UK’s Guardian switches to biodegradable wrapping for newspapers

January 17, 2019 by  
Filed under Green, Recycle

The Guardian — a national newspaper in the U.K. — has ditched its polythene packaging and replaced it with a compostable wrapper in an effort to reduce plastic waste. The newspaper and its inserts are now packaged in a clear, biodegradable material made from potato starch that will completely compost in just six months. The choice to scrap the plastic packaging makes The Guardian the first national newspaper in the U.K. to make such a switch, following publications like the National Trust members’ magazine and the New Internationalist. The switch to biodegradable packing will increase the paper’s production costs, so the price of print editions of The Guardian and its sister paper The Observer will go up. However, this is what their customers wanted. The weekday edition will rise in cost by 20p, and the Saturday edition will increase 30p. The Observer will also go up 20p. Related: UK’s Co-op to ditch single-use plastic bags for biodegradable bags This past weekend, The Guardian subscribers in London, Kent, Essex, Hertfordshire, Norfolk and Suffolk received the new packaging with their Sunday edition. The newspaper will gradually implement the packaging change across the entire country over the next few months. Guardian to be first national newspaper with biodegradable wrapping https://t.co/Yh88bMEXXD — The Guardian (@guardian) January 11, 2019 Readers in the Greater London area who use The Guardian’s home delivery service will also receive their weekday editions in the potato starch packaging. Related: 100% biodegradable, edible packaging is so much better than plastic The new biodegradable packaging on The Guardian includes instructions for customers to not to recycle the material but to instead dispose of it on a compost heap or in a food waste bin. + The Guardian Via Dezeen Image via Andrys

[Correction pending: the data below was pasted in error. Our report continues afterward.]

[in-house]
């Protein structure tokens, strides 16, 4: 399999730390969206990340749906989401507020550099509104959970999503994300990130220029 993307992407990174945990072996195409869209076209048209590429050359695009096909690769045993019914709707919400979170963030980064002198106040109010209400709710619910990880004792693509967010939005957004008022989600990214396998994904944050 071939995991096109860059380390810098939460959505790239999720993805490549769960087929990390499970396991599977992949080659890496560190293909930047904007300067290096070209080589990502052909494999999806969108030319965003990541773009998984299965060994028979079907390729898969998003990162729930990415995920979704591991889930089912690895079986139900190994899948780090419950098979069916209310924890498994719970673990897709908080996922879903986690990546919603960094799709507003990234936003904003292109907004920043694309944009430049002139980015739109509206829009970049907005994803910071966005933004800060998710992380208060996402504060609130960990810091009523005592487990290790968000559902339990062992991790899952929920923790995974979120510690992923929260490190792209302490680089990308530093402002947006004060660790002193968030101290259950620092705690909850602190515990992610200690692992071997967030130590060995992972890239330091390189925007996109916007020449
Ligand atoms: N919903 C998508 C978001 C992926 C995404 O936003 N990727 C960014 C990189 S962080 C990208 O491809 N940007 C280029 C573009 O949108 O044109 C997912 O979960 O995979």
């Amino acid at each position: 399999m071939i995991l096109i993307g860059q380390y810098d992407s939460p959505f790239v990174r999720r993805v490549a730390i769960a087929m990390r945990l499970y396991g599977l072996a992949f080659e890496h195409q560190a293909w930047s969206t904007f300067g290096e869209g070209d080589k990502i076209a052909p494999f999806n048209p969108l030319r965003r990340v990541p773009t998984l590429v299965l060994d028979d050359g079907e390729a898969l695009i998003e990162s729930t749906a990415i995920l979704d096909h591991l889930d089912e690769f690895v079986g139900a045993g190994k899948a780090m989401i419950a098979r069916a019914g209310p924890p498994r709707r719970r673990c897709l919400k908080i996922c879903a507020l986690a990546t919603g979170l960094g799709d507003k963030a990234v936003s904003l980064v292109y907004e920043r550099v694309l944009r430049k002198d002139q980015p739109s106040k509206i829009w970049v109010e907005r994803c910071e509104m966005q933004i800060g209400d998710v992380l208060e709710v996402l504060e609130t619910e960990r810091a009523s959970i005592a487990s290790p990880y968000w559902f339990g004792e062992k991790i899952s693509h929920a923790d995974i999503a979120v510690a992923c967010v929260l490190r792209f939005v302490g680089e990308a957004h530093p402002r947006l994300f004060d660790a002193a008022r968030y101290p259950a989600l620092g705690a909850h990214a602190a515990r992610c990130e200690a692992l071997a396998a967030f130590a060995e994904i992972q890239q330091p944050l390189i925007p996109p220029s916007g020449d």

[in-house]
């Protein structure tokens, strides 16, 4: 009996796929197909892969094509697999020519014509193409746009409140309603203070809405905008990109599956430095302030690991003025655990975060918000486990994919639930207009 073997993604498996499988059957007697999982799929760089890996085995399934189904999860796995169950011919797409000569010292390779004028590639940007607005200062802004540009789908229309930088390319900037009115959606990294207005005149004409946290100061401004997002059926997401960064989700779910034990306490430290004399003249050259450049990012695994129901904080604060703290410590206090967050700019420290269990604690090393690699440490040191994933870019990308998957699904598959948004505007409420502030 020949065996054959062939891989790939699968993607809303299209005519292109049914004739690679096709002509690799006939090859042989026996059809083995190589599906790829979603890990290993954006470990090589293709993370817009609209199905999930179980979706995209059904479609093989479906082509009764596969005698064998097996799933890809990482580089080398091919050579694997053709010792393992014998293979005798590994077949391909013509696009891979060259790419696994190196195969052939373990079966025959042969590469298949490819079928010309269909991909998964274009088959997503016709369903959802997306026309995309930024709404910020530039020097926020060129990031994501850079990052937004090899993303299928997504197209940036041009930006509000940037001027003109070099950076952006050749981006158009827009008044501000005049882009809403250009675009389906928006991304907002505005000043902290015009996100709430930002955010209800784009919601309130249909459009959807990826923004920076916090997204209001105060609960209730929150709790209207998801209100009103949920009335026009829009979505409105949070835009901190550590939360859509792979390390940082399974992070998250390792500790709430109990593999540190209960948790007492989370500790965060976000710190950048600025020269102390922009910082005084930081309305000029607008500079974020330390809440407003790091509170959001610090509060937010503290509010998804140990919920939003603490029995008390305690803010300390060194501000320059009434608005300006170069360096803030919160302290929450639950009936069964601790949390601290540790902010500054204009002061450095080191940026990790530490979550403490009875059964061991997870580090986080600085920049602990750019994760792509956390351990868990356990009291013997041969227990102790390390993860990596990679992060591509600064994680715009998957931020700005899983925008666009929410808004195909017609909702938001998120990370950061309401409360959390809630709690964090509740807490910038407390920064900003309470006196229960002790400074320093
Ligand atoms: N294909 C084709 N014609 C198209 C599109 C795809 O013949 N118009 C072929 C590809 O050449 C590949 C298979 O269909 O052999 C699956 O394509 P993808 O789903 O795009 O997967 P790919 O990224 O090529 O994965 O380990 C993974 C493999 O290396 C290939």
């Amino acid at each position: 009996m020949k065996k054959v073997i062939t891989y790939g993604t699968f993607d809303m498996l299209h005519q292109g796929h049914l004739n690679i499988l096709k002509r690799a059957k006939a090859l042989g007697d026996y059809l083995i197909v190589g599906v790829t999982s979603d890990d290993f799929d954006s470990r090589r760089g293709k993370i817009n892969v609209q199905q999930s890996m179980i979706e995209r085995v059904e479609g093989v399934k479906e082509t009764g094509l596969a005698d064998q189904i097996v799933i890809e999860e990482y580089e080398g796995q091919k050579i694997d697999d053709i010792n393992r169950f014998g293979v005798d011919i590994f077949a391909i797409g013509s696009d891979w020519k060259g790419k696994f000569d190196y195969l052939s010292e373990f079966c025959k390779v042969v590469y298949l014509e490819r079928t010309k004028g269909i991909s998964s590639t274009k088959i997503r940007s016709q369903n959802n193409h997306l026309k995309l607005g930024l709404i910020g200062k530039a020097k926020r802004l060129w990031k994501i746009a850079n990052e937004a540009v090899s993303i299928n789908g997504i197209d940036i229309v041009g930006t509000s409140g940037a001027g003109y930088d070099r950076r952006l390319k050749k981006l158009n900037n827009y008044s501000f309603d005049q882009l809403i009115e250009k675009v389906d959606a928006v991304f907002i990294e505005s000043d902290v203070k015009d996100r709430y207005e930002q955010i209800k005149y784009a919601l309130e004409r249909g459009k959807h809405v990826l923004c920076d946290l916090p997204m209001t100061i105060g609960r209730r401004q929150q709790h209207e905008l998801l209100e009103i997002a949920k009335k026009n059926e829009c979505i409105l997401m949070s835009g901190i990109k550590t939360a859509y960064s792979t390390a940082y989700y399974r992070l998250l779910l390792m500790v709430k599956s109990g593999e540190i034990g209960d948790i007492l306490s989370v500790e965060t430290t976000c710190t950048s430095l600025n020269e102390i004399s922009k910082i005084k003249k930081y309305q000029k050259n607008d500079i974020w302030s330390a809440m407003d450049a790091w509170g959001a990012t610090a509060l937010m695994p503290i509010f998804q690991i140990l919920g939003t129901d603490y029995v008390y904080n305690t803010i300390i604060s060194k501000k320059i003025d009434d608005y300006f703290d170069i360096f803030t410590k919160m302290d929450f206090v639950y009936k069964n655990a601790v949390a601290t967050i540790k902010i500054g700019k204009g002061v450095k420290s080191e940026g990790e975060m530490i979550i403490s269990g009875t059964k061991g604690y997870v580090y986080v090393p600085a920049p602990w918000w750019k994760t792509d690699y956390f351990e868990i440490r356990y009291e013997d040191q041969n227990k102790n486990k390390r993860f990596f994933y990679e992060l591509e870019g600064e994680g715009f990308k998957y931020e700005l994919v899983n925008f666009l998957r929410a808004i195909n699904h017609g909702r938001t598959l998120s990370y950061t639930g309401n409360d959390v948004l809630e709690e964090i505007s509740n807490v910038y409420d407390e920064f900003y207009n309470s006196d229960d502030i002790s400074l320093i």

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UK’s Guardian switches to biodegradable wrapping for newspapers

Precycle, a zero-waste grocery store, opens in Brooklyn

January 10, 2019 by  
Filed under Business, Eco, Green, Recycle